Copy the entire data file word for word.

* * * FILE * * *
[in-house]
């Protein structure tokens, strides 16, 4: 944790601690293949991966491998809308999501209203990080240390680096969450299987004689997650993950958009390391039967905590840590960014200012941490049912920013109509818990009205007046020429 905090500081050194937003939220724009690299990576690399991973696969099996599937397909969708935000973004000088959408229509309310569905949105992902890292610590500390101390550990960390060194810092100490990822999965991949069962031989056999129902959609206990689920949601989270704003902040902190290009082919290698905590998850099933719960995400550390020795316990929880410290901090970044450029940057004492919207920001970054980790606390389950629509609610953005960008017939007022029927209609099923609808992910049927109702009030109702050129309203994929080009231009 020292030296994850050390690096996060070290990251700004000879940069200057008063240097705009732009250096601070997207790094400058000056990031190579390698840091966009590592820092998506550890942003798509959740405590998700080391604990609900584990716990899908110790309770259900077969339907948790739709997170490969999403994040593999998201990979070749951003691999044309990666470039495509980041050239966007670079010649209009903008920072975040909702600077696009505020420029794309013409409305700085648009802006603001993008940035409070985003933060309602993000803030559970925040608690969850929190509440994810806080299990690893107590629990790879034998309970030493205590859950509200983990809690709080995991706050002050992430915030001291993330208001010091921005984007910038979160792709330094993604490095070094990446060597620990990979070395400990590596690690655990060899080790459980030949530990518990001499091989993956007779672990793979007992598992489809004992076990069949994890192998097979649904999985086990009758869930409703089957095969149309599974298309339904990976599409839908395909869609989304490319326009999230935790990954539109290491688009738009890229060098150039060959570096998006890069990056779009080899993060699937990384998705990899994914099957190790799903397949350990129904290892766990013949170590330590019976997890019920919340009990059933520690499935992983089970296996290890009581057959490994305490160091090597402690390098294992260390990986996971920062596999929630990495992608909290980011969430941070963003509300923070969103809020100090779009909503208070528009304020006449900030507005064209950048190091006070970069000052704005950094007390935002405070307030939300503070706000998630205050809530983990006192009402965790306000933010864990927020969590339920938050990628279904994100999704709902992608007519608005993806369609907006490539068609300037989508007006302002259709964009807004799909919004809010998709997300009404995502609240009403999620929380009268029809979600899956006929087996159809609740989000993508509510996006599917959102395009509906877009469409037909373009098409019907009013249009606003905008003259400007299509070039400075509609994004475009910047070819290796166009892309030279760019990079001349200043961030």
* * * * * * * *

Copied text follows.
[in-house]
């Protein structure tokens, strides 16, 4: 944790601690293949991966491998809308999501209203990080240390680096969450299987004689997650993950958009390391039967905590840590960014200012941490049912920013109509818990009205007046020429 905090500081050194937003939220724009690299990576690399991973696969099996599937397909969708935000973004000088959408229509309310569905949105992902890292610590500390101390550990960390060194810092100490990822999965991949069962031989056999129902959609206990689920949601989270704003902040902190290009082919290698905590998850099933719960995400550390020795316990929880410290901090970044450029940057004492919207920001970054980790606390389950629509609610953005960008017939007022029927209609099923609808992910049927109702009030109702050129309203994929080009231009 020292030296994850050390690096996060070290990251700004000879940069200057008063240097705009732009250096601070997207790094400058000056990031190579390698840091966009590592820092998506550890942003798509959740405590998700080391604990609900584990716990899908110790309770259900077969339907948790739709997170490969999403994040593999998201990979070749951003691999044309990666470039495509980041050239966007670079010649209009903008920072975040909702600077696009505020420029794309013409409305700085648009802006603001993008940035409070985003933060309602993000803030559970925040608690969850929190509440994810806080299990690893107590629990790879034998309970030493205590859950509200983990809690709080995991706050002050992430915030001291993330208001010091921005984007910038979160792709330094993604490095070094990446060597620990990979070395400990590596690690655990060899080790459980030949530990518990001499091989993956007779672990793979007992598992489809004992076990069949994890192998097979649904999985086990009758869930409703089957095969149309599974298309339904990976599409839908395909869609989304490319326009999230935790990954539109290491688009738009890229060098150039060959570096998006890069990056779009080899993060699937990384998705990899994914099957190790799903397949350990129904290892766990013949170590330590019976997890019920919340009990059933520690499935992983089970296996290890009581057959490994305490160091090597402690390098294992260390990986996971920062596999929630990495992608909290980011969430941070963003509300923070969103809020100090779009909503208070528009304020006449900030507005064209950048190091006070970069000052704005950094007390935002405070307030939300503070706000998630205050809530983990006192009402965790306000933010864990927020969590339920938050990628279904994100999704709902992608007519608005993806369609907006490539068609300037989508007006302002259709964009807004799909919004809010998709997300009404995502609240009403999620929380009268029809979600899956006929087996159809609740989000993508509510996006599917959102395009509906877009469409037909373009098409019907009013249009606003905008003259400007299509070039400075509609994004475009910047070819290796166009892309030279760019990079001349200043961030």